NASA's Terra satellite captured an image of Typhoon Kalmaegi as it moved into the Luzon Strait and continued to affect the northern Philippines.
On Nov. 19, Kalmaegi's western edge was in the Luzon Strait, while its southern quadrant was over the northern Philippines. The Luzon Strait is located between Taiwan and Luzon, Philippines. The strait connects the Philippine Sea to the South China Sea in the northwestern Pacific Ocean.
Kalmaegi is known locally in the Philippines as Tropical Cyclone Ramon, and there are many warning signals in effect for the northern Philippines.
Signal #3 is in effect for the Luzon provinces of Northern portion of Cagayan (Santa Praxedes), Claveria, Sanchez Mira, Pamplona, Abulug, Ballesteros, Aparri, Calayan, Camalaniugan, Buguey, Santa Teresita, Gonzaga and Santa Ana. Signal #2 is in effect for the Luzon provinces of Batanes, Apayao, Kalinga, Abra, Ilocos Norte & Sur and the rest of Cagayan. Signal #1 is in effect for the Luzon provinces of Northern portion of Isabela (Sta. Maria), San Pablo, Maconacon, Cabagan, Sto. Tomas, Quezon, Delfin Albano, Tumauini, Divilacan, Quirino, Roxas, Mallig, San Manuel, Burgos, Gamu and Ilagan City, Mountain Province, Benguet, Ifugao, La Union, and Pangasinan.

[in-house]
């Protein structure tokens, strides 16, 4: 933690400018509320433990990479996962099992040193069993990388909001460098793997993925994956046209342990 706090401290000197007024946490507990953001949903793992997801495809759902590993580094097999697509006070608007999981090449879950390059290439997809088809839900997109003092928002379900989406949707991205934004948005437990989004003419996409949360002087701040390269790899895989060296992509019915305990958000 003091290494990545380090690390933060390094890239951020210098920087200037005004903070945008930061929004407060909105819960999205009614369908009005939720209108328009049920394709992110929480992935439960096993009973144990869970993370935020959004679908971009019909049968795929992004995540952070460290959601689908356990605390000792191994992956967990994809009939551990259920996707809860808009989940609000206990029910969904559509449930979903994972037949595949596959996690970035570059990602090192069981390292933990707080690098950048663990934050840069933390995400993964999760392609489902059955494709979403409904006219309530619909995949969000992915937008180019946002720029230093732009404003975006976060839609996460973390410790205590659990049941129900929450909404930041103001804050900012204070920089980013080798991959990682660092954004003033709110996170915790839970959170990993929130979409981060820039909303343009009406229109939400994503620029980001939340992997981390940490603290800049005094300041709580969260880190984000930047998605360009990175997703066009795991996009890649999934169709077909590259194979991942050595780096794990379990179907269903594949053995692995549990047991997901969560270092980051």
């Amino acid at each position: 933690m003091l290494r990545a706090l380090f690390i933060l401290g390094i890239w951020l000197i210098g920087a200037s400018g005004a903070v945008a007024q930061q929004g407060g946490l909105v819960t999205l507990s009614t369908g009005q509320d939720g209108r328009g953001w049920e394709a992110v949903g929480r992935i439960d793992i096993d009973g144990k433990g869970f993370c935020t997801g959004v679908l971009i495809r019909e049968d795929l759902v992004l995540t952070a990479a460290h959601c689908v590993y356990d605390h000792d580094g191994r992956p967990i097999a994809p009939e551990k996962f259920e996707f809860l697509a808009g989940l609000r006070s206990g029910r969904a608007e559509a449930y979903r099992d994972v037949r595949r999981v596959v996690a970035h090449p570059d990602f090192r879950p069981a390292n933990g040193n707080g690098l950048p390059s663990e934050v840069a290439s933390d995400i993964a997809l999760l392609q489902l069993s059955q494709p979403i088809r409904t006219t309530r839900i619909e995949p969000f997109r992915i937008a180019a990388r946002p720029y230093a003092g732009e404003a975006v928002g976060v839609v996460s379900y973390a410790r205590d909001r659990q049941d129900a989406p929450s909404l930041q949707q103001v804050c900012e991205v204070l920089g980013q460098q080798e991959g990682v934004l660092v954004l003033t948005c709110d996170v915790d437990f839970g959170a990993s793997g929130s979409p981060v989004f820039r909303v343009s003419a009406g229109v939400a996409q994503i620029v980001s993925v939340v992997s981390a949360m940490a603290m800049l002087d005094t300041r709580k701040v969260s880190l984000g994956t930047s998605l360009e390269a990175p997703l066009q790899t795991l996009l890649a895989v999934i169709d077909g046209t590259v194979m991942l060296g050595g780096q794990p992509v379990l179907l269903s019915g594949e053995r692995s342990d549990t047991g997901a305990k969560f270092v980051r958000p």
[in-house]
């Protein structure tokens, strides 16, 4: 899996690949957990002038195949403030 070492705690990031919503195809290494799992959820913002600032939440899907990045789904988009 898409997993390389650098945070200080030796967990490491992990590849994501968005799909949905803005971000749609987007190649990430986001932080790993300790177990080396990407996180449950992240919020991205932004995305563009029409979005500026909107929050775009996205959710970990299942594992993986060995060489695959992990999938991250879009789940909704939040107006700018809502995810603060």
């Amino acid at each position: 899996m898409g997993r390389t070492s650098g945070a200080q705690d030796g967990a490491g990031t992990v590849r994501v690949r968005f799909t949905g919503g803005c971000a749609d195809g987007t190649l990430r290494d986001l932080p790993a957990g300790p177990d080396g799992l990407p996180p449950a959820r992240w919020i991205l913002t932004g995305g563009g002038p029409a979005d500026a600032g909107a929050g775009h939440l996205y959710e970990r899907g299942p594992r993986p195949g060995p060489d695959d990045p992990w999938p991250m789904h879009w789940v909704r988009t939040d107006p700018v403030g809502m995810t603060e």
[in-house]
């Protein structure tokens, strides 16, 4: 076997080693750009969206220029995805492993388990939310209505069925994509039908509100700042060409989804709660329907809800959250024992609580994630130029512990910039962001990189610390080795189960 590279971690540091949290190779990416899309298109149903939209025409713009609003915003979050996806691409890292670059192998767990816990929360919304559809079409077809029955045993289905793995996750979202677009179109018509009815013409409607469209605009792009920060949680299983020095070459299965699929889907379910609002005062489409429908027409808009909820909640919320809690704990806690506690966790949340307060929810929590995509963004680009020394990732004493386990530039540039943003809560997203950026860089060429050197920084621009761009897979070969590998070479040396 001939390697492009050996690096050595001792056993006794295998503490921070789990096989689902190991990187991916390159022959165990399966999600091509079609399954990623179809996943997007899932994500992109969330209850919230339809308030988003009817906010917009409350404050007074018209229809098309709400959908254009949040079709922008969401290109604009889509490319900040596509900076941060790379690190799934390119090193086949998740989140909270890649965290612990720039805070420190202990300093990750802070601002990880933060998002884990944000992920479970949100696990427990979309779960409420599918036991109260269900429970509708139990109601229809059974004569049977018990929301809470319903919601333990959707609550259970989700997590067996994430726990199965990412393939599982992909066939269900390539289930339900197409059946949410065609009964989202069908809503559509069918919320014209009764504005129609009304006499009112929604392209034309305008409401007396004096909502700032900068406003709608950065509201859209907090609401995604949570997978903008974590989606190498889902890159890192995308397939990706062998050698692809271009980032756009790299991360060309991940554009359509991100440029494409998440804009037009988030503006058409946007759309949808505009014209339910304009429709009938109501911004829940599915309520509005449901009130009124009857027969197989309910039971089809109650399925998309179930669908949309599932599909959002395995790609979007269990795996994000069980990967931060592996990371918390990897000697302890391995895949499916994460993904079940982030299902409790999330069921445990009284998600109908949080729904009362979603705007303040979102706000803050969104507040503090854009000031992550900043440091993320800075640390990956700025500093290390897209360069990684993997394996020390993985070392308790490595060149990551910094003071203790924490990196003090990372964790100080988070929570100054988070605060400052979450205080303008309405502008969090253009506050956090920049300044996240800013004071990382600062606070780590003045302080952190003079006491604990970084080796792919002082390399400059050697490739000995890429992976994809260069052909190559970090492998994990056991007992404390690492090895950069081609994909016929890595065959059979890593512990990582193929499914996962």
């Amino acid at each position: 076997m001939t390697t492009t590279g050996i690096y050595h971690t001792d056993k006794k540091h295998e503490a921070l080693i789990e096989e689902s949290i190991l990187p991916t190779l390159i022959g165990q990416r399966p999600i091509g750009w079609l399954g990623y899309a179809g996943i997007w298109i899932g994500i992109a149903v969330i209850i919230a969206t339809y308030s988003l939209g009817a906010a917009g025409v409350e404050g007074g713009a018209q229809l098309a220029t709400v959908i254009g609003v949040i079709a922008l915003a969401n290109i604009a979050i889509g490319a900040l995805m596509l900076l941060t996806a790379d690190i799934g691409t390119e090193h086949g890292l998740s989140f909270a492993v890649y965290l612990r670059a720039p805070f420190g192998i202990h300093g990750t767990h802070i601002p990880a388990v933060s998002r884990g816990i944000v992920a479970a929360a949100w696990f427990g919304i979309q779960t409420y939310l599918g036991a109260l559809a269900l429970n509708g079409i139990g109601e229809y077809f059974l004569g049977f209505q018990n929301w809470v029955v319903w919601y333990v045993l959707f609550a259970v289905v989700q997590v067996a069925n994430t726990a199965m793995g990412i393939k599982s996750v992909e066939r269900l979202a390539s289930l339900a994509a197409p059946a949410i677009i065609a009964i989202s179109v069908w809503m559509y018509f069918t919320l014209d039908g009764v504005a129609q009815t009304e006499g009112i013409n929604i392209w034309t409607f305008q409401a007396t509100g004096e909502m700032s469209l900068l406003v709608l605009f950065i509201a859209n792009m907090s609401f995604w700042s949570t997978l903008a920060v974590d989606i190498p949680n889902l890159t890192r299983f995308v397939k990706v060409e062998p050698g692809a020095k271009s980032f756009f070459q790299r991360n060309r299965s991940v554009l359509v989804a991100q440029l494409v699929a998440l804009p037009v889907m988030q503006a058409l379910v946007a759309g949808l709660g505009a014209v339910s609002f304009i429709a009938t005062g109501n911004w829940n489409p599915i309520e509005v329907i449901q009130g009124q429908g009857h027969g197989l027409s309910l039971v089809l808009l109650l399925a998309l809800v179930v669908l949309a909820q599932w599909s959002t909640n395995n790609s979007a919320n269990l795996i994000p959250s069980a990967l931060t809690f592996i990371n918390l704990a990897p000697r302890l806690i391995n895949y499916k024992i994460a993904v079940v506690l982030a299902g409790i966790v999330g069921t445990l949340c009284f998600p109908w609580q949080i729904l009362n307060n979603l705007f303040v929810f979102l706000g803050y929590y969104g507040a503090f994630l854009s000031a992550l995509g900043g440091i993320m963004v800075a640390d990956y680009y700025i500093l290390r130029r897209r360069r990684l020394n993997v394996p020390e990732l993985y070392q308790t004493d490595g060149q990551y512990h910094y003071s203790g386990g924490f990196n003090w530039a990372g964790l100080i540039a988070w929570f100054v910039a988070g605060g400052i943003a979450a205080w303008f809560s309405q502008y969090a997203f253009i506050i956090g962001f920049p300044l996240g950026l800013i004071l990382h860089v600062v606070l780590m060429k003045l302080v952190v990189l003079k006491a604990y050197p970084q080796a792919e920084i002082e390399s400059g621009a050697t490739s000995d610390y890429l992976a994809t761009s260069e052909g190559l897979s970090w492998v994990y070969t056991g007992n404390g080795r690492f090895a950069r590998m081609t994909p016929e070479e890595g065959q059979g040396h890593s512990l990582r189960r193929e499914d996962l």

On Nov. 19, the Moderate Resolution Imaging Spectroradiometer or MODIS instrument that flies aboard NASA's Terra satellite provided a visible image of Kalmaegi. The MODIS image showed the hint of an oblong eye covered by high clouds. Forecasters at the Joint Typhoon Warning Center noted that eye had collapsed due to deteriorating environmental conditions.
At 10 a.m. EST (1500 UTC), Typhoon Kalmaegi was located near latitude 19.4 degrees north and longitude 122.5 degrees east. about 301 nautical miles north-northeast of Manila, Philippines. The storm is barely moving, however. It is moving to the west at 1 knot per hour (1 mph/1.8 kph). Maximum sustained winds were near 75 knots (86 mph/139 kph).
Kalmaegi is turning toward a southwesterly course, which will take it across northwestern Luzon (northern Philippines). The storm will start to weaken, then later weaken rapidly, as it moves into the South China Sea.
NASA's Terra satellite is one in a fleet of NASA satellites that provide data for hurricane research.
Typhoons and hurricanes are the most powerful weather event on Earth. NASA's expertise in space and scientific exploration contributes to essential services provided to the American people by other federal agencies, such as hurricane weather forecasting.
By Rob Gutro
NASA's Goddard Space Flight Center